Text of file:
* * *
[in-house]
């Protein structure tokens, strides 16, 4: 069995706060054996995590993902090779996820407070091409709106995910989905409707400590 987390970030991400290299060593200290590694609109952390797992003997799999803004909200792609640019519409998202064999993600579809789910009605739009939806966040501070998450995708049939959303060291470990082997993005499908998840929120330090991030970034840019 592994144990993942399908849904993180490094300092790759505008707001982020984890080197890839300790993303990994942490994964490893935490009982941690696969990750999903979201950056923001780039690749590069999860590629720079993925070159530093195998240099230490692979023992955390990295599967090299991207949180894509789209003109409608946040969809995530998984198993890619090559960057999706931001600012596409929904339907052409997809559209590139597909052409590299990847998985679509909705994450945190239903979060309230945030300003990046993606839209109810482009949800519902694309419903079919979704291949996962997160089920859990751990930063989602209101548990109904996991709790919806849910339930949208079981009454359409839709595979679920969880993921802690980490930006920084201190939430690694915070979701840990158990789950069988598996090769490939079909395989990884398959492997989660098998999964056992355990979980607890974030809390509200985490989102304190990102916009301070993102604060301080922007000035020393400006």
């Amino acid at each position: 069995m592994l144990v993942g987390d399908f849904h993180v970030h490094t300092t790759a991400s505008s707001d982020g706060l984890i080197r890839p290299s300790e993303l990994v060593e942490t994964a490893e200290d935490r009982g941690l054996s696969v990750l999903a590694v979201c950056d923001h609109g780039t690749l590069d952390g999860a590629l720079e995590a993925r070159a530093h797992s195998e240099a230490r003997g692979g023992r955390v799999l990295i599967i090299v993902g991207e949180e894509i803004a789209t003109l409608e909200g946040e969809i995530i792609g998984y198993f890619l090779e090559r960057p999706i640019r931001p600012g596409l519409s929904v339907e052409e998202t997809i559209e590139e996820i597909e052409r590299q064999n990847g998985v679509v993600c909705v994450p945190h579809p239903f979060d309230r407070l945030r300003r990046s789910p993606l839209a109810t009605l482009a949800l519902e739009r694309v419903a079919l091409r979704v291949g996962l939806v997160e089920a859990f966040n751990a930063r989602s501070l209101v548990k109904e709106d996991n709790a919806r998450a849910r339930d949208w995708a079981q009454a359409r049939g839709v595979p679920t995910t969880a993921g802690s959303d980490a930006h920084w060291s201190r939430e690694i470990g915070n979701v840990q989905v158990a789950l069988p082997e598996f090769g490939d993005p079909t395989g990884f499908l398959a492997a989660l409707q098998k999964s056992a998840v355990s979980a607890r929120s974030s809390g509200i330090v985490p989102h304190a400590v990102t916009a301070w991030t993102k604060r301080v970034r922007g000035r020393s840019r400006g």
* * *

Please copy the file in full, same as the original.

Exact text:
[in-house]
């Protein structure tokens, strides 16, 4: 069995706060054996995590993902090779996820407070091409709106995910989905409707400590 987390970030991400290299060593200290590694609109952390797992003997799999803004909200792609640019519409998202064999993600579809789910009605739009939806966040501070998450995708049939959303060291470990082997993005499908998840929120330090991030970034840019 592994144990993942399908849904993180490094300092790759505008707001982020984890080197890839300790993303990994942490994964490893935490009982941690696969990750999903979201950056923001780039690749590069999860590629720079993925070159530093195998240099230490692979023992955390990295599967090299991207949180894509789209003109409608946040969809995530998984198993890619090559960057999706931001600012596409929904339907052409997809559209590139597909052409590299990847998985679509909705994450945190239903979060309230945030300003990046993606839209109810482009949800519902694309419903079919979704291949996962997160089920859990751990930063989602209101548990109904996991709790919806849910339930949208079981009454359409839709595979679920969880993921802690980490930006920084201190939430690694915070979701840990158990789950069988598996090769490939079909395989990884398959492997989660098998999964056992355990979980607890974030809390509200985490989102304190990102916009301070993102604060301080922007000035020393400006």
């Amino acid at each position: 069995m592994l144990v993942g987390d399908f849904h993180v970030h490094t300092t790759a991400s505008s707001d982020g706060l984890i080197r890839p290299s300790e993303l990994v060593e942490t994964a490893e200290d935490r009982g941690l054996s696969v990750l999903a590694v979201c950056d923001h609109g780039t690749l590069d952390g999860a590629l720079e995590a993925r070159a530093h797992s195998e240099a230490r003997g692979g023992r955390v799999l990295i599967i090299v993902g991207e949180e894509i803004a789209t003109l409608e909200g946040e969809i995530i792609g998984y198993f890619l090779e090559r960057p999706i640019r931001p600012g596409l519409s929904v339907e052409e998202t997809i559209e590139e996820i597909e052409r590299q064999n990847g998985v679509v993600c909705v994450p945190h579809p239903f979060d309230r407070l945030r300003r990046s789910p993606l839209a109810t009605l482009a949800l519902e739009r694309v419903a079919l091409r979704v291949g996962l939806v997160e089920a859990f966040n751990a930063r989602s501070l209101v548990k109904e709106d996991n709790a919806r998450a849910r339930d949208w995708a079981q009454a359409r049939g839709v595979p679920t995910t969880a993921g802690s959303d980490a930006h920084w060291s201190r939430e690694i470990g915070n979701v840990q989905v158990a789950l069988p082997e598996f090769g490939d993005p079909t395989g990884f499908l398959a492997a989660l409707q098998k999964s056992a998840v355990s979980a607890r929120s974030s809390g509200i330090v985490p989102h304190a400590v990102t916009a301070w991030t993102k604060r301080v970034r922007g000035r020393s840019r400006g």